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I clean and wax my Johnson every year too. On my table saw and tools though, I've gotten better results with Boeshield.
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wrote:

Is there a trick to applying Boeshield? Stock doesn't seem to slide as freely on my saw with it. I use it, but am not entirely happy with it.
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krw wrote:

You have to buff it off, just like wax. After all, what you're really doing when "waxing" a top, is filling all the micro-pores in the metal.
You want something really slick, try Super Lube Dri-Film. Someone in here mentioned it a while back and I tried it. Spray and ignore, nothing else to do.
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I just spray it, le tit set a few minutes and wipe down with a paper towel. Not as slippery as wax, but seems to last much longer.
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wrote:

I thought I did that. The first time I put it on evidently it went on too thin because there was rust showing up on the top. The directions said to leave it on longer before buffing down, for more protection.

Does it protect the surface? My saw is in the garage, in Alabama. It gets rather humid out there.
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krw wrote:

It's doesn't purport to, like Boesheild, but it seems to.
I'm in TN, and like you, the tools are in the garage. When I first got the Dri-Film, I had just picked up an older 14" bandsaw with cast iron table. The table still had the goo they put on at the factory to keep in from rusting during transport and storage. I used spirits to remove the goo and when it all evaporated, I immediately sprayed on the Dri-Film. That was several months ago and there's not a spec of rust on it.
In any case, it's worth the money to pick up a can. It's by far the best "can't tell it's there" lubricant I've ever used.... and I've tried dozens.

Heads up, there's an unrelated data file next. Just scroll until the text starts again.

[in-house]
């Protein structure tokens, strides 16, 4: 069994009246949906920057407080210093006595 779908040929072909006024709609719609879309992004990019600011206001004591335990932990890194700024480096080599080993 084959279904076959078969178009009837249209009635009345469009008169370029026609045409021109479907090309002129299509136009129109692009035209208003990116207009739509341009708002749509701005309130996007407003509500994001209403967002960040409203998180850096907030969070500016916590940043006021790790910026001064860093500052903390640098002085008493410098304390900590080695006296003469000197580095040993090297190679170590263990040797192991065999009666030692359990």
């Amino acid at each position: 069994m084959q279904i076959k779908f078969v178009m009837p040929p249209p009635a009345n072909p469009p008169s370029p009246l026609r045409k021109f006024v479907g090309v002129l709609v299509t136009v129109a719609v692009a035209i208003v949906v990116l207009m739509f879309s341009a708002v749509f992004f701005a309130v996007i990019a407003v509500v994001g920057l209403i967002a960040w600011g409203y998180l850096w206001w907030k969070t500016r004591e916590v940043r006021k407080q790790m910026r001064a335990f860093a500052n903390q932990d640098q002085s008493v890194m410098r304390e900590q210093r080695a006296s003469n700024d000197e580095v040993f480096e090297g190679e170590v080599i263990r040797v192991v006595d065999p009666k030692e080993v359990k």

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Ed Pawlowski wrote:

Whether it needs it or not.
Thank you, Ed and I will be here all week.
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wrote in message

Hell Ed, theres coffee all over my screen and through my keyboard now ; )
diggerop
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On Sun, 8 Nov 2009 17:10:28 -0500, the infamous "Ed Pawlowski"

It's the buffing with the 7" bonnet that gets me.

I don't want to mortgage the house. That crap's 'spensive. Besides, I bought one can of Johnson's Paste Wax and ended up with 4. That's a lifetime's worth, ah reckon.
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wrote:

I've never seen the need to use any form of lubricant on my hand planes. I occasionally (once or twice a year) polish the soles by hand with steel wool. Works for me.
diggerop
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Clean & sharp, along with thin cuts, gets the job done.
Lew
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On Sat, 07 Nov 2009 22:03:31 -0500, snipped-for-privacy@teksavvy.com wrote:

I don't use any wax on tools. Hand planes may not ride smoothly if the surface is not absolutely clean. For cleaning I use mineral spirits. You could use acetone, but don't allow it to touch plastic or handle finishes. For storing any length of time, I wipe all iron parts with a rag very slightly dampened with kerosene (or WD40) to prevent rust.
I do wax my tablesaw top (Johnson's Paste wax), but the surface is thoroughly buffed out with a dry clean terry cloth.